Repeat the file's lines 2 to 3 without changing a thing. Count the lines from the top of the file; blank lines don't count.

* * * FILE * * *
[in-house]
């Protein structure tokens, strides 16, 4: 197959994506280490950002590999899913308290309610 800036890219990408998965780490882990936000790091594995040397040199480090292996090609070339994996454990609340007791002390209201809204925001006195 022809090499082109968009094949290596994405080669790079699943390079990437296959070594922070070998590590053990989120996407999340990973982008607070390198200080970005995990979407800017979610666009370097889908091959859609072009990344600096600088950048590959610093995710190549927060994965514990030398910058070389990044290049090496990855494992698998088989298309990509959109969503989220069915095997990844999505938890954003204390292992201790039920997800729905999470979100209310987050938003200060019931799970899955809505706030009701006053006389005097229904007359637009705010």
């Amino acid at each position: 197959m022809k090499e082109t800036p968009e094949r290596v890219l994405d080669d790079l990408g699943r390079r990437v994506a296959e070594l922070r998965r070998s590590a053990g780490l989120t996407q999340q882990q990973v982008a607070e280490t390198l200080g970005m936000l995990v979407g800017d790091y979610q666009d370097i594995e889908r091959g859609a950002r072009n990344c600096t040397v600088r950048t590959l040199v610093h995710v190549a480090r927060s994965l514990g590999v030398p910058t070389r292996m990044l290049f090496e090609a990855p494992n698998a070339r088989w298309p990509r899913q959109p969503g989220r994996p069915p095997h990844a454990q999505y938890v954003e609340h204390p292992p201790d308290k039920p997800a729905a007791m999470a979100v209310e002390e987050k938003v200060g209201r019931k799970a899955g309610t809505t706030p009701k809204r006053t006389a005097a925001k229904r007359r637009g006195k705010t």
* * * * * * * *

């Protein structure tokens, strides 16, 4: 197959994506280490950002590999899913308290309610 800036890219990408998965780490882990936000790091594995040397040199480090292996090609070339994996454990609340007791002390209201809204925001006195 022809090499082109968009094949290596994405080669790079699943390079990437296959070594922070070998590590053990989120996407999340990973982008607070390198200080970005995990979407800017979610666009370097889908091959859609072009990344600096600088950048590959610093995710190549927060994965514990030398910058070389990044290049090496990855494992698998088989298309990509959109969503989220069915095997990844999505938890954003204390292992201790039920997800729905999470979100209310987050938003200060019931799970899955809505706030009701006053006389005097229904007359637009705010």
């Amino acid at each position: 197959m022809k090499e082109t800036p968009e094949r290596v890219l994405d080669d790079l990408g699943r390079r990437v994506a296959e070594l922070r998965r070998s590590a053990g780490l989120t996407q999340q882990q990973v982008a607070e280490t390198l200080g970005m936000l995990v979407g800017d790091y979610q666009d370097i594995e889908r091959g859609a950002r072009n990344c600096t040397v600088r950048t590959l040199v610093h995710v190549a480090r927060s994965l514990g590999v030398p910058t070389r292996m990044l290049f090496e090609a990855p494992n698998a070339r088989w298309p990509r899913q959109p969503g989220r994996p069915p095997h990844a454990q999505y938890v954003e609340h204390p292992p201790d308290k039920p997800a729905a007791m999470a979100v209310e002390e987050k938003v200060g209201r019931k799970a899955g309610t809505t706030p009701k809204r006053t006389a005097a925001k229904r007359r637009g006195k705010t």